VANCOUVER - Metal thieves will take just about anything to make a few bucks at the nearest recycling company, from telephone and power wires to manhole covers and memorial plaques.
Those brazen acts have now gained the attention of the British Columbia government, which intends to stem rampant metal theft with new legislation this fall.
B.C. Solicitor General Shirley Bond said her government recognizes that the issue has a huge economic impact, but it's public safety that is behind the planned new law.
"Any time we see 911 going down as a result of metal theft, we have to do something about it," she said.
Shawn Hall, a spokesman with Telus, said there has been 200 incidents this year alone of copper cable stolen from the telephone company and in each incident the phone lines are down for up to 36 hours.
"Make no mistake about it, these thieves are putting our customers' lives at risk. It's only a matter of time before someone tried to dial 911 and can't because someone's cut our line."
It's not just customers who are put at risk, those trying to steal wire from telephone poles or at power substations are also putting their lives on the line.
In Maple Ridge, B.C., last year a man made the fatal mistake of cutting a tension line holding up a pole while trying to steal wire.
The line snapped back with such force it broke the pole which fell on the man, killing the man, Hall said.
Many others had been injured in the same way, including one man whose fingers were pulled out by a snapping cable. Police later arrested him in hospital.
Thieves have also been electrocuted trying to steal power lines at B.C. Hydro, but a Hydro spokesperson couldn't say how many of the six fatalities since 2007 involving members of the public were related to metal theft.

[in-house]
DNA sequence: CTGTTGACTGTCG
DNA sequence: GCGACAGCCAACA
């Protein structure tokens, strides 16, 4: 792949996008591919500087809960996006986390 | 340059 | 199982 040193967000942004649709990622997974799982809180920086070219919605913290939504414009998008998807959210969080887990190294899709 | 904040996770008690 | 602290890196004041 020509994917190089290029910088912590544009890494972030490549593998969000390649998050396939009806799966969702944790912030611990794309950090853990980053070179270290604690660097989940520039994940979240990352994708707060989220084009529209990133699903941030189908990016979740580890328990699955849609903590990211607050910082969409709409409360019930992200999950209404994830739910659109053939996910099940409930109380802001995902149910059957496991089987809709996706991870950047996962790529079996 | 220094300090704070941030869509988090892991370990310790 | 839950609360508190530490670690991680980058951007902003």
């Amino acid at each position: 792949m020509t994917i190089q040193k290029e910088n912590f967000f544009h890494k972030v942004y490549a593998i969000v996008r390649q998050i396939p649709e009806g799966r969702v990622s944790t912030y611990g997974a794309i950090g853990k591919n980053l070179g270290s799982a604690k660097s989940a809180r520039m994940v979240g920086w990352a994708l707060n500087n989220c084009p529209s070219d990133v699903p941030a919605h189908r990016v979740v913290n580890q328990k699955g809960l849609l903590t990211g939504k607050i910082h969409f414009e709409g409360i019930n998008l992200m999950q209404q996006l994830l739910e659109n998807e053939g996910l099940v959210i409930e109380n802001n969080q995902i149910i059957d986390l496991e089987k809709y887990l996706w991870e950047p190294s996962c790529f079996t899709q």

In a statement, B.C. Hydro said metal theft is a growing problem and last quarter's loss of product and damage to facilities cost about $750,000.
Hall said the cable loss has cost the utility about $10 million so far this year.
"So what we're looking for is legislation that would give the police the tools they need to shut down the bad operators in the industry, and thus shut down the demand for stolen material," said Hall.
Bond wouldn't reveal details of the bill until it's presented in the legislature, but said they want to be able to track metal sales in the province.
"Lets face it, if we know the name and we know who you are, it's a lot harder to actually sell that (stolen) metal."
Len Shaw, of the Canadian Association of Recycling Industries, has been consulted by the B.C. government on the new laws and said unscrupulous dealers won't disappear, they'll just go underground to avoid the law.
"So now if you put terrible laws in place for an individual ... and you do get organized crime — and frankly the larger the theft the more likely it is organized — it just gets put in the containers, it's shipped overseas, you won't find it," Shaw said in a telephone interview from Ottawa.
Many Vancouver-area municipalities have regulated the sale of scrap metals and dealers need to record transactions, take picture identification and in some cases have had to install closed circuit TV and supply that information to police when necessary.
Shaw said blanket regulations for the entire province are better, but he would also like to see better federal laws regulating the industry and even stronger criminal laws for someone who endangers a life for a few dollars worth of metal.
"Lets make it a serious crime," he said. "We have some clown here in Ottawa (who) stole about 150 manhole covers. If you steal a manhole cover, you have to be extremely dumb not to recognize that you're creating a hazard."
Shaw said his industry doesn't want to see a tag-and-hold system for dealers, which would see operators store the metal for a set period before it's recycled.
He said that would add too much administrative costs and most dealers don't have the space to hold such a volume for that long.
"It would actually put recyclers out of business," he added.
In some ways, Shaw said, metal theft is out of lawmakers hands because it goes up and down with the price of metal on world markets.
"If you could stop the price going up, you could stop the theft," he said. "It's basically uncontrollable because it's a commodity."